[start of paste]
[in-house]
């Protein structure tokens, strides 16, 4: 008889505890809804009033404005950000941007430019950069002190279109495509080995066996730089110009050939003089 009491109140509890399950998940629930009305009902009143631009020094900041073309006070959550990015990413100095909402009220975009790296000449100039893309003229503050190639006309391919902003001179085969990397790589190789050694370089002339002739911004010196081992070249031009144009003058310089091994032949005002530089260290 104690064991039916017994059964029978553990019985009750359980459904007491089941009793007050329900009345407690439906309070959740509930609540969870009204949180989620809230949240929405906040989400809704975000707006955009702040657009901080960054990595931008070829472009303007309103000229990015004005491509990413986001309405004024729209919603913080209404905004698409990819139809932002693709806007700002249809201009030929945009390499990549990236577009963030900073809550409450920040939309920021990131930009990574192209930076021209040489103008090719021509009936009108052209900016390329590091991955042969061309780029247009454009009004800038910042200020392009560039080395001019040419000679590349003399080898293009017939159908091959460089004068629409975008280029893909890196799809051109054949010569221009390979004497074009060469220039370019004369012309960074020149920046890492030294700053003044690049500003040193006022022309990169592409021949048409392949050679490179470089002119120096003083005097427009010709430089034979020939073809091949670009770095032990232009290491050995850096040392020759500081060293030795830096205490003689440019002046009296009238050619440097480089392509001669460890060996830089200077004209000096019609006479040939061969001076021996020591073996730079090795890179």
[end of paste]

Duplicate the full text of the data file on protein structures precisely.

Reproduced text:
[in-house]
């Protein structure tokens, strides 16, 4: 008889505890809804009033404005950000941007430019950069002190279109495509080995066996730089110009050939003089 009491109140509890399950998940629930009305009902009143631009020094900041073309006070959550990015990413100095909402009220975009790296000449100039893309003229503050190639006309391919902003001179085969990397790589190789050694370089002339002739911004010196081992070249031009144009003058310089091994032949005002530089260290 104690064991039916017994059964029978553990019985009750359980459904007491089941009793007050329900009345407690439906309070959740509930609540969870009204949180989620809230949240929405906040989400809704975000707006955009702040657009901080960054990595931008070829472009303007309103000229990015004005491509990413986001309405004024729209919603913080209404905004698409990819139809932002693709806007700002249809201009030929945009390499990549990236577009963030900073809550409450920040939309920021990131930009990574192209930076021209040489103008090719021509009936009108052209900016390329590091991955042969061309780029247009454009009004800038910042200020392009560039080395001019040419000679590349003399080898293009017939159908091959460089004068629409975008280029893909890196799809051109054949010569221009390979004497074009060469220039370019004369012309960074020149920046890492030294700053003044690049500003040193006022022309990169592409021949048409392949050679490179470089002119120096003083005097427009010709430089034979020939073809091949670009770095032990232009290491050995850096040392020759500081060293030795830096205490003689440019002046009296009238050619440097480089392509001669460890060996830089200077004209000096019609006479040939061969001076021996020591073996730079090795890179």